In 1994 the movies belonged to “Forrest Gump.” It was the year’s highest grossing film, narrowly besting “The Lion King,” and was at one point the fourth highest biggest moneymaker in film history. It took home six of the 11 Oscars for which it was nominated, including Best Picture and Best Actor — Tom Hanks’ second consecutive win, after “Philadelphia.” Its soundtrack, littered with recycled hits from the ’60s and ’70s, was a hit too, and the 1986 source novel, by Winston Groom, became a bestseller.
But 20 years is a long time, and one era’s monster hit is another’s “dated” (that awful word) embarrassment. Now that it’s being rereleased in theaters, in a probably unnecessary IMAX redo, here are five ways to look at “Gump” two decades down the line:
As the victim of a backlash
Anything that has the cultural impact “Forrest Gump” did will attract a backlash. The one it got came harsh and fast. By the time the Oscars rolled around in March of 1995, there were two kinds of Americans: those who embraced “Gump,” with its idyllic view of America during troubled times, and those who were crazy for “Pulp Fiction,” the darker, more original bad boy movie of the year. Quentin Tarantino’s juggernaut wound up having a larger impact on movies and the zeitgeist, creating careers and wave upon wave of imitators.
“Gump” is still beloved; 14th place on the all-time list of popular movies by the Internet Movie Database users (ahead of “One Flew Over the Cuckoo’s Nest,” behind “Inception”) is nothing to sneeze at. But ranking higher are two other 1994 titles: “Pulp Fiction” (#5) and “The Shawshank Redemption” (#1). “Gump” was a critic’s hit upon release too, but retrospective reviews have been less kind. Indeed, it’s become a critical punching bag among the cognoscenti — the film one holds up as the populist hit that quickly turned moldy and insufferable, whose Oscar haul showed how the Academy always gets it wrong.
As a conservative beacon
In Groom’s novel, Gump is a rougher character: He swears, he has sex and he even, briefly, becomes a folk singer along with BFF Jenny. Eric Roth’s screenplay sands Gump down; he becomes the embodiment of all that is decent about America, who chooses to fight for his country while Jenny embraces hedonistic hippiedom and pays a price. The counterculture is depicted as evil; the SDS guy beats women and the Black Panthers are portrayed as scary black men. It’s easy to read “Gump” as portraying that conservative canard about the failure of the hippies to impact the change they sought (though it skips the part where some of them turn into mega-capitalists in the ’80s). For the record “Gump”’s producers claim it’s apolitical, while its reliably liberal star likely disagrees with this reading as well.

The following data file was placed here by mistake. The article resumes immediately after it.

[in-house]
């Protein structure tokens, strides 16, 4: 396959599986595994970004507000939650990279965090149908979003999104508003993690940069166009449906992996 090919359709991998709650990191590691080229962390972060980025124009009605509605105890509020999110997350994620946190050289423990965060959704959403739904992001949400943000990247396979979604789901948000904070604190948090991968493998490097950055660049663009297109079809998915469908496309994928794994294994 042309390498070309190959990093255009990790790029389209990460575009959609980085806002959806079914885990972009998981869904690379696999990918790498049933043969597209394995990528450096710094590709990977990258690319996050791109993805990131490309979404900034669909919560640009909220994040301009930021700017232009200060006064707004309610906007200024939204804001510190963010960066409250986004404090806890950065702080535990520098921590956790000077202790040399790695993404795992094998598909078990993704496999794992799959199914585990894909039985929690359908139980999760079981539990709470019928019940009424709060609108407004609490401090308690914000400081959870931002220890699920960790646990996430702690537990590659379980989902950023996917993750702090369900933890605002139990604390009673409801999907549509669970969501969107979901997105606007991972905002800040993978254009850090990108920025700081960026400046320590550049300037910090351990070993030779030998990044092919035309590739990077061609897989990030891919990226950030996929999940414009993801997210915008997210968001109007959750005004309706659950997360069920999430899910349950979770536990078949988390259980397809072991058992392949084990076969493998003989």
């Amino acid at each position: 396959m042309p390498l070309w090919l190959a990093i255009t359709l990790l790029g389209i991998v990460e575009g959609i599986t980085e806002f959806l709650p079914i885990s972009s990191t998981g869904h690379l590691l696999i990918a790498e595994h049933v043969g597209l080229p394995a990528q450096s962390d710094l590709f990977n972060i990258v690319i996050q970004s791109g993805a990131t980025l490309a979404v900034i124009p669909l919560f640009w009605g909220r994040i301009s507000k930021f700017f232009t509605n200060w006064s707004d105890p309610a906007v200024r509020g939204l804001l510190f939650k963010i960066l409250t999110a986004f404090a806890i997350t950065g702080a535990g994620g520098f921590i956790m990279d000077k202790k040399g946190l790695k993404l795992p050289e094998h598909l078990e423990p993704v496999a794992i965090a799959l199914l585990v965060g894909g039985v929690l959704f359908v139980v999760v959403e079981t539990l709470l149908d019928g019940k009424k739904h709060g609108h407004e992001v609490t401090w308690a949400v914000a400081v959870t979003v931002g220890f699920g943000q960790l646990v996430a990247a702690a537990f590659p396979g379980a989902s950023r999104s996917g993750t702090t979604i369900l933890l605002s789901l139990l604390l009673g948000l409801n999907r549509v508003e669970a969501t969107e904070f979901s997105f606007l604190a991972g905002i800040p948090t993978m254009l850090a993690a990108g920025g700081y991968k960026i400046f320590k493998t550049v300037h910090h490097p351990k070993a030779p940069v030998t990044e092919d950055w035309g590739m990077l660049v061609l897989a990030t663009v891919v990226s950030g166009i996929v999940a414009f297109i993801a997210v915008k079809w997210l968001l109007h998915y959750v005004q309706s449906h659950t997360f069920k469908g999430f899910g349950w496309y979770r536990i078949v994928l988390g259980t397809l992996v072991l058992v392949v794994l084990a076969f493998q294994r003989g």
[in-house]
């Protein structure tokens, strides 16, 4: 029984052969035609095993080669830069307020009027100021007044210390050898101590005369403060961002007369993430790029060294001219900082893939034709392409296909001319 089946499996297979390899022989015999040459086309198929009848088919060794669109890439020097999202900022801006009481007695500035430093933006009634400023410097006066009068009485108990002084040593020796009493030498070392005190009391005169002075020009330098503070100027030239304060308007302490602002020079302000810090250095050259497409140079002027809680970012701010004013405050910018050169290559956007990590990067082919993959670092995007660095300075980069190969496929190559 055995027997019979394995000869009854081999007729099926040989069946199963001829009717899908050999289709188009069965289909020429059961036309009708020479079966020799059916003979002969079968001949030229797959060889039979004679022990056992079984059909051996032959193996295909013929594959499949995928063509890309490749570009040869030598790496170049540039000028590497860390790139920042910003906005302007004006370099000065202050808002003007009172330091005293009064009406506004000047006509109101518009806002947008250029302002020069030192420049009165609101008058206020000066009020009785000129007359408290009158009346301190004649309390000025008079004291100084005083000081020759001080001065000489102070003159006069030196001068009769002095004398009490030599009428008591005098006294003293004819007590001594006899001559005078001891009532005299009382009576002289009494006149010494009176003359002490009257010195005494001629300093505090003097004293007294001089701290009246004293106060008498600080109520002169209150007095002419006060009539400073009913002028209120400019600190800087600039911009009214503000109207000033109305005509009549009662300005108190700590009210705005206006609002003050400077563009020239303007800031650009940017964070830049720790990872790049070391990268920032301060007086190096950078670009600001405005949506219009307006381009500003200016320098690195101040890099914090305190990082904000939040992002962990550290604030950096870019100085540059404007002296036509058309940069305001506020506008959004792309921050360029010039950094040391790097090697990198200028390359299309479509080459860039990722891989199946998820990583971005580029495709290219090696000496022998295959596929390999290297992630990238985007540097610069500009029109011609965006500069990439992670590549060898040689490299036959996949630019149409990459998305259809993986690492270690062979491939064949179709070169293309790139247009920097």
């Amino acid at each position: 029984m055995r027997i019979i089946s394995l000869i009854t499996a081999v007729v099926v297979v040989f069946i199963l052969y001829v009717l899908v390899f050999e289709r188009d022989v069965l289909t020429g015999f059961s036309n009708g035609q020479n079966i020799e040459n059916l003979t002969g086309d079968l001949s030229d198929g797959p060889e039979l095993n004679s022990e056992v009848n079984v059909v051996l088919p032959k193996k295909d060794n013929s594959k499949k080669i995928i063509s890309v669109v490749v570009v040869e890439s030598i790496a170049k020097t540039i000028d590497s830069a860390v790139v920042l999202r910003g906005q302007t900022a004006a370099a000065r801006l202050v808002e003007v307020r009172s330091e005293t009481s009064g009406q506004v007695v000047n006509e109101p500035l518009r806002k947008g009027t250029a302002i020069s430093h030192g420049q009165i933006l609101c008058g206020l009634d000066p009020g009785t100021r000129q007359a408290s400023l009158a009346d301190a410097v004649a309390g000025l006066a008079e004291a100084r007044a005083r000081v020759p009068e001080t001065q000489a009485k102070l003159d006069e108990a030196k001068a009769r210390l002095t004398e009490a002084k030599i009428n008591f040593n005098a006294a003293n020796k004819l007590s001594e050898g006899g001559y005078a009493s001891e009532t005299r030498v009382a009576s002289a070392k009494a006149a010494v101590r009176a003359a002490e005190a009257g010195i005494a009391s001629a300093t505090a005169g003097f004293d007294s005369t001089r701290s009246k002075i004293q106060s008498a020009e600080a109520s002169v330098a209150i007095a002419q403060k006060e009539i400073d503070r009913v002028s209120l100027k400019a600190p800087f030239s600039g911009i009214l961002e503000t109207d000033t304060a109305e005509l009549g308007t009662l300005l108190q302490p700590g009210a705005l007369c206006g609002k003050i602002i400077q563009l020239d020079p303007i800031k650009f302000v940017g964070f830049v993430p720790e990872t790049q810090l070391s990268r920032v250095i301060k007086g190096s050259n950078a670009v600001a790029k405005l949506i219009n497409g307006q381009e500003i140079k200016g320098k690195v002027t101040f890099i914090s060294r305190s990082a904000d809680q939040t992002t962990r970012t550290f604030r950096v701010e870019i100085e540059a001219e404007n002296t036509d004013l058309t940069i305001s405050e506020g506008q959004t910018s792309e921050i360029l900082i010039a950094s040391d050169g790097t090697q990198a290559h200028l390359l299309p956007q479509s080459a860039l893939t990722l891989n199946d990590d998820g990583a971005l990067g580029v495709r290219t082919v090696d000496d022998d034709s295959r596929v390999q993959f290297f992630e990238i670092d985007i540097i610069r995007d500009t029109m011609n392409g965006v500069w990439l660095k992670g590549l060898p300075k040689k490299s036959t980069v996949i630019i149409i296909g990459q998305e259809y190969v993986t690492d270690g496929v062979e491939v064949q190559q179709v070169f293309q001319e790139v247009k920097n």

As a bastardization of a novel
There are a lot of changes from Groom’s novel, some already detailed. But the most dramatic is the physical change. In the book, Gump is 6’6”, 242 pounds; Groom imagined John Goodman for the role. Tom Hanks, meanwhile, is a lean 6’, and though his Gump plays football, just like his literary counterpart, it’s because he can run, not because he can sack players. The book Gump is also an idiot savant, not just an idiot, who can read books (if not remember them well) and who becomes a chess champion. Among the many other unfilmed misadventures he gets into — which would make for a no doubt crazier movie — are him going to space with an ape named Sue, his four year imprisonment by cannibals and him becoming a stunt man and a pro wrestler. Then again, 142 minutes is already pretty long.
As a movie that almost ripped off its author (maybe)
Despite making over $300 million at the North American box office (and over $600 worldwide), Paramount Pictures tried to claim that the film lost money. It was allegedly all so they could shortchange Groom, who would only get a share of the box office if it turned a profit. Groom later claimed this was overblown, and that he had simply had a question about the royalties. He made up with the studio and sold his follow-up novel, “Gump & Co.” to the studio for a seven figure deal. The sequel has never been made.
As a pioneering technological achievement
It doesn’t always seem it, but “Forrest Gump” was a technological miracle — the rare time when it was a drama, not a sci-fi or action film, with radical special effects. Its main achievement was seamlessly integrating modern actors into archival footage. Director Robert Zemeckis had previously blended toons and live action in “Who Framed Roger Rabbit.” Here he had Tom Hanks mill about with John F. Kennedy, moon Lyndon Johnson and set up John Lennon with quips on “The Dick Cavett Show.”
It’s an incredible feat — and also, in a sense, unnerving. Hanks’ costar, Robin Wright, recently starred in “The Congress,” which satirizes the technique of digitally messing with old likenesses. She plays a version of herself whose facial expressions and physical movements have been scanned into a computer, so that animators can create movies that only seem to star her, preserving her youth on screens while the real one ages and decays. “Gump” did a similar thing 20 years ago and in a way that seemed thrilling, not scary. But it made manipulating movie stars, dead or alive, a thing seemed fun and possible, not creepy and unsettling. When “Forrest Gump” itself has passed on into the infinite, lost in some archival mishap, that technological triumph may be its only legacy.
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